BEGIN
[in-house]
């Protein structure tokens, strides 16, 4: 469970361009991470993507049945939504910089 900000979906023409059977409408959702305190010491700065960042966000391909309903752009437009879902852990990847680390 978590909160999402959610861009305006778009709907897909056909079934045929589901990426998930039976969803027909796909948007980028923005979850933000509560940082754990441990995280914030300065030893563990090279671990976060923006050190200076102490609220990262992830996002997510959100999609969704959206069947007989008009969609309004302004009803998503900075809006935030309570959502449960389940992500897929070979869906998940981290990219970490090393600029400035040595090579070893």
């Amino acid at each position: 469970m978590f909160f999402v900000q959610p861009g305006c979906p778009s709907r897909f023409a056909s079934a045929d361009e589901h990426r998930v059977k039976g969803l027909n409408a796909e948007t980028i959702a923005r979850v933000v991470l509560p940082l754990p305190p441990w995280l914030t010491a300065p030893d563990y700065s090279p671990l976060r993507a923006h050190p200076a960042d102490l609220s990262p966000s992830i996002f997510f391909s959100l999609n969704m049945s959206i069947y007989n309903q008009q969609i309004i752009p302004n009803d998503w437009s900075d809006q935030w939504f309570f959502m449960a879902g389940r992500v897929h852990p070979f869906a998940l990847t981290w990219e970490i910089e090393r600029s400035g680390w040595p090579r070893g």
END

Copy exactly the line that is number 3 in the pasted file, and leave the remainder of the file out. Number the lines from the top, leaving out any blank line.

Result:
């Amino acid at each position: 469970m978590f909160f999402v900000q959610p861009g305006c979906p778009s709907r897909f023409a056909s079934a045929d361009e589901h990426r998930v059977k039976g969803l027909n409408a796909e948007t980028i959702a923005r979850v933000v991470l509560p940082l754990p305190p441990w995280l914030t010491a300065p030893d563990y700065s090279p671990l976060r993507a923006h050190p200076a960042d102490l609220s990262p966000s992830i996002f997510f391909s959100l999609n969704m049945s959206i069947y007989n309903q008009q969609i309004i752009p302004n009803d998503w437009s900075d809006q935030w939504f309570f959502m449960a879902g389940r992500v897929h852990p070979f869906a998940l990847t981290w990219e970490i910089e090393r600029s400035g680390w040595p090579r070893g």